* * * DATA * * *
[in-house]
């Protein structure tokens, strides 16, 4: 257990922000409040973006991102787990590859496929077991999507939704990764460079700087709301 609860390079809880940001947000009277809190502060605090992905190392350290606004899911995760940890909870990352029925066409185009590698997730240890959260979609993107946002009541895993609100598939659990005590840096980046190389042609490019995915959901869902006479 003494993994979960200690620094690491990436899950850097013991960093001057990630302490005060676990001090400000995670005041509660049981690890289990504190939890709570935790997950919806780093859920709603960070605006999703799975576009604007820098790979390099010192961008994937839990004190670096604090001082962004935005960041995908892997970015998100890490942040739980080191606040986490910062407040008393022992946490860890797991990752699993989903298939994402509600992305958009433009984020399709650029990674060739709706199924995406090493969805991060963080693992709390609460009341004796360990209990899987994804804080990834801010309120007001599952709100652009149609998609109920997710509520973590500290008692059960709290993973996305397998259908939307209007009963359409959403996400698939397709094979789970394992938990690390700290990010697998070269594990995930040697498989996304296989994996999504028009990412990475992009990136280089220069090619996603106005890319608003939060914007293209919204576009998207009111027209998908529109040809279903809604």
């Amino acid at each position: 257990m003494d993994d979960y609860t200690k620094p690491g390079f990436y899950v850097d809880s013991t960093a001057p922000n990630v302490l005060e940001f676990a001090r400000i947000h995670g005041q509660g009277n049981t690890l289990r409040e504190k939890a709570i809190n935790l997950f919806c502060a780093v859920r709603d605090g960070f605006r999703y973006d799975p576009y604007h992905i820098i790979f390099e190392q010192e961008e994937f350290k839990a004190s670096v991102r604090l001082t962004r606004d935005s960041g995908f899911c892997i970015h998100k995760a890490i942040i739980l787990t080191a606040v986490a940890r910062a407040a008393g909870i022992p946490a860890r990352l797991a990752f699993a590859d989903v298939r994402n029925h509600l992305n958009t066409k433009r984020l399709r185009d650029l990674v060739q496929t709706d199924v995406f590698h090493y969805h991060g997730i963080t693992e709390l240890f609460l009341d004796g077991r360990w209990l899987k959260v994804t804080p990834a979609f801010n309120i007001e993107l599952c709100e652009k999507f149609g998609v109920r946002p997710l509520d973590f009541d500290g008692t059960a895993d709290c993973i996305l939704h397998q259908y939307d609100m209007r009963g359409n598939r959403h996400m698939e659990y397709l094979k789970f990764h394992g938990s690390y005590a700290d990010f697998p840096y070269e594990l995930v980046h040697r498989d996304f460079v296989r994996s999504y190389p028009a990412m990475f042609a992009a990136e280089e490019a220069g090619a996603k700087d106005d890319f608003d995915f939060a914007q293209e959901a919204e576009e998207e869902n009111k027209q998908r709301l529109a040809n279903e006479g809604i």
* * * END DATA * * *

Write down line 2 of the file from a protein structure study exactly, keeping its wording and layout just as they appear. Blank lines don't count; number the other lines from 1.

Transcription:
């Protein structure tokens, strides 16, 4: 257990922000409040973006991102787990590859496929077991999507939704990764460079700087709301 609860390079809880940001947000009277809190502060605090992905190392350290606004899911995760940890909870990352029925066409185009590698997730240890959260979609993107946002009541895993609100598939659990005590840096980046190389042609490019995915959901869902006479 003494993994979960200690620094690491990436899950850097013991960093001057990630302490005060676990001090400000995670005041509660049981690890289990504190939890709570935790997950919806780093859920709603960070605006999703799975576009604007820098790979390099010192961008994937839990004190670096604090001082962004935005960041995908892997970015998100890490942040739980080191606040986490910062407040008393022992946490860890797991990752699993989903298939994402509600992305958009433009984020399709650029990674060739709706199924995406090493969805991060963080693992709390609460009341004796360990209990899987994804804080990834801010309120007001599952709100652009149609998609109920997710509520973590500290008692059960709290993973996305397998259908939307209007009963359409959403996400698939397709094979789970394992938990690390700290990010697998070269594990995930040697498989996304296989994996999504028009990412990475992009990136280089220069090619996603106005890319608003939060914007293209919204576009998207009111027209998908529109040809279903809604």